Old vehicles moulder gently into rust at multiple locations throughout fair Dade. Landowners cherish their right to let 'em--but IDA worries junkyard after junkyard may scare off potential investors.
The February meeting of the Dade Industrial Authority (IDA) on Monday was largely preoccupied with the matter of replacing IDA's inimitable director, Peter Cervelli. Cervelli, who has been at the center of Dade economic development since there was economic development in Dade, has announced he's slipping the yoke.
So IDA board members spent much of the Feb. 26 meeting adjusting their timetable for interviewing prospective successors. They decided in the end to have all resumes in by April 1 and final interviews wrapped up by April 15, to give the new hire time to work with Cervelli in May before he shakes the dust.
Meanwhile, the soon-to-be dust-shaker updated the board as to IDA's current businesses: Gill Industries is looking for space, he said. Vanguard complains that its stop sign keeps getting knocked down. "It's a state problem," he said. "The city's handling about it."
Cervelli said he was still considering bids for signs to direct truckers to the Vanguard railroad crossing, both Vanguard's own trucks and those going to the older part of the industrial park. "If they don't want to get blocked by trains, that's the only way," he said, referring to a longtime problem to all in Dade who have occasional need to traverse the railroad tracks that bisect the county. He said a $5000 grant from Top of Georgia might help subsidize the signs.
Member George Nelson asked if the new signs will be designed to coordinate with "William Back's group." Back spoke in November to the Trenton City Commission on behalf of Scenic Dade Development, a group Nelson was sponsoring to come up with attractive signs for Trenton-Dade attractions.
"These are functional," said Cervelli. "The others are functional but high-quality design-wise."
IDA hears from JDA's Keith Barclift, bottom left corner of table. Proceeding clockwise around the table are director Peter Cervelli, attorney Robin Rogers, members George Nelson, Larry Case, Doug Anderton, Chairman Nathan Wooten and Sharon Moore, with bookkeeper Caitlyn Casey.
Member Larry Case agreed that perhaps the functional signs should coordinate with the high-quality-design-wise ones: "If they're going up for a very long time, they ought to look good," he said.
Cervelli also touched in passing on what information he would leave for his successor, as well as the obvious question at this fateful juncture: "Where should we go down the road?"
But he said little about where precisely that might be in the public part of the meeting, though he noted: "Some of this I'll talk about in executive session today."
The group did go into executive session for some time, but announced nothing upon return for the benefit of press and public.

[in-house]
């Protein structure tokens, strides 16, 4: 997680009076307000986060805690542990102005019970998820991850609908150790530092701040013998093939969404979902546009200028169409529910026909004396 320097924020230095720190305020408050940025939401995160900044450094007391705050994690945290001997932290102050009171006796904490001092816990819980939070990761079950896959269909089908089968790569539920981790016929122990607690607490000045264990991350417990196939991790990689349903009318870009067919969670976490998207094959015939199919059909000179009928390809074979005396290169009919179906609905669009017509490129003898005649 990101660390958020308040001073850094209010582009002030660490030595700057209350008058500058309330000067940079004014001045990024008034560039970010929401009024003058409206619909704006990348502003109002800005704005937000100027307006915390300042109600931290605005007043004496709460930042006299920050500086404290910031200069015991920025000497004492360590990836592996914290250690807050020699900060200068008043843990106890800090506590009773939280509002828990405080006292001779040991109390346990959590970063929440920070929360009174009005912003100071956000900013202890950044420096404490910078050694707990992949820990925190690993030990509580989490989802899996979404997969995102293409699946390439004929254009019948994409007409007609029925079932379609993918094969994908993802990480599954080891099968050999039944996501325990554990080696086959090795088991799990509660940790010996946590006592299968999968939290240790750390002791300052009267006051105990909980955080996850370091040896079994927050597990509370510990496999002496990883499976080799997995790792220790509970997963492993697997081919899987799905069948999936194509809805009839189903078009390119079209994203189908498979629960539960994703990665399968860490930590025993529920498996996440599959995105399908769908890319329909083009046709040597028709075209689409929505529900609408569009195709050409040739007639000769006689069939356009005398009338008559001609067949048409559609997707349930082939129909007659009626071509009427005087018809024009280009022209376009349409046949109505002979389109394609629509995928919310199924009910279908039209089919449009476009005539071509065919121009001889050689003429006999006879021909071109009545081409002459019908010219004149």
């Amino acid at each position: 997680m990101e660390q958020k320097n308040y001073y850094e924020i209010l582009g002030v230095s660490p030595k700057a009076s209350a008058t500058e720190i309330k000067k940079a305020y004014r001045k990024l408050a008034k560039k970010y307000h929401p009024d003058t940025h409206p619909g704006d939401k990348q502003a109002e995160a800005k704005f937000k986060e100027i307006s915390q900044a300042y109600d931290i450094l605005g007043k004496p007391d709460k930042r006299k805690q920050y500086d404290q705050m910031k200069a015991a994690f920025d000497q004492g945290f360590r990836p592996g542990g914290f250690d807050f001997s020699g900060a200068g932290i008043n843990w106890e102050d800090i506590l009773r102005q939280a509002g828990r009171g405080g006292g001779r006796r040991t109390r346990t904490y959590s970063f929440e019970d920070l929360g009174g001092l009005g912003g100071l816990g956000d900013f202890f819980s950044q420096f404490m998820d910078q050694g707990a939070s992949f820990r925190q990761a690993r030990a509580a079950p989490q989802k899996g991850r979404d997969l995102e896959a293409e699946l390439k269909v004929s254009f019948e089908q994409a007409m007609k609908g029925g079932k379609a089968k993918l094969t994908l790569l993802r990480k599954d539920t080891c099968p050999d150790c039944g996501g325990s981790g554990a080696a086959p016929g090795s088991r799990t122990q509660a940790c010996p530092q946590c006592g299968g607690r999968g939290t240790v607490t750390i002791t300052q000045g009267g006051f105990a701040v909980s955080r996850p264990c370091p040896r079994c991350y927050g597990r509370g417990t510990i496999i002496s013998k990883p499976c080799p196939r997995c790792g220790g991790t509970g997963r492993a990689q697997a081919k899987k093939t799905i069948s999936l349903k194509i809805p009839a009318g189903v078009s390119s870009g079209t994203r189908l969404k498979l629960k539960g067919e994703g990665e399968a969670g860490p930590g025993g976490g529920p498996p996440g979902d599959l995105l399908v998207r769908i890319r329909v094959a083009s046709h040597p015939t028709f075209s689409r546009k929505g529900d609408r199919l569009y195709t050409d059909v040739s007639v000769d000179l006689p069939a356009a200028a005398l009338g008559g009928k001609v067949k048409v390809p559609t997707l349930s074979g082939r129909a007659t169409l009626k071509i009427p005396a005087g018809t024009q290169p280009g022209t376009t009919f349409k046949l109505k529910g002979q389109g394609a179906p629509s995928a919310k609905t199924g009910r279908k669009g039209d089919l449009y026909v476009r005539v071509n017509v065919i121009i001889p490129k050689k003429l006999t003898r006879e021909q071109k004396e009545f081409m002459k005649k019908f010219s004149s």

The board during its regular session heard a presentation from Keith Barclift of the Northwest Georgia Development Authority. Barclift offered IDA an upgrade to its website for $1500, through participation in JDA's umbrella program, and subsidized by another grant from Top of Georgia, which he explained was its nonprofit arm. IDA voted to try it for a year. The upgrade will make more local information more readily available for prospective investors researching Dade on the IDA website.
The meeting was all but over when George Nelson brought up a concern: A business associate was interested in buying acreage on Highway 11 South, Nelson's own stomping grounds, where he has established his Southeast Lineman Training Center, which brings hundreds of new and hungry young people to eat at Dade restaurants, rent Dade lodgings and buy gas at Dade gas stations three times to year. Nelson said he worried the potential investor would be put off by the area's vista of "a junkyard on the left side and a junkyard on the right side" of the road.
IDA Chairman Nathan Wooten agreed that Dade's many such eyesores might in fact negatively impress those thinking of buying in. "I think it's time to bring it to a head," said Wooten.
Trenton has an eyesore ordinance, pointed out Wooten, then asked Trenton City Commissioner Jerry Henegar, who happened to be in the audience: "Jerry, could we get a copy of y'all's ordinance?"
Ordinance? The Planet asked Wooten after the meeting adjourned. Did he mean a land-use ordinance? In the unincorporated county? As in the dread Z-word, "zoning," such unpopular syllables with voters that canny Dade politicians fear even to utter them aloud?
"I don't know that it's zoning," said Wooten.
But if people want to invest millions, said Wooten, does Dade really want to scare them away with acres of garbage? "If you're going to have all that stuff out there, maybe you should put up a fence," he postulated.
Will the owners of Dade's vast acres of vehicular cemeteries in fact consent to veil them from the passerby's tender sensibilities? Will IDA, unelected but able to grant tax dispensations and issue bonds like a local government, succeed in zoning a county that has scathed and scarred many an elected leader who ventured to suggest it?
Time will tell--and The Planet will duly pass it on.
IDA meets at 3 p.m. the fourth Monday of each month in the Dade Administrative Building. The next meeting is on March 26.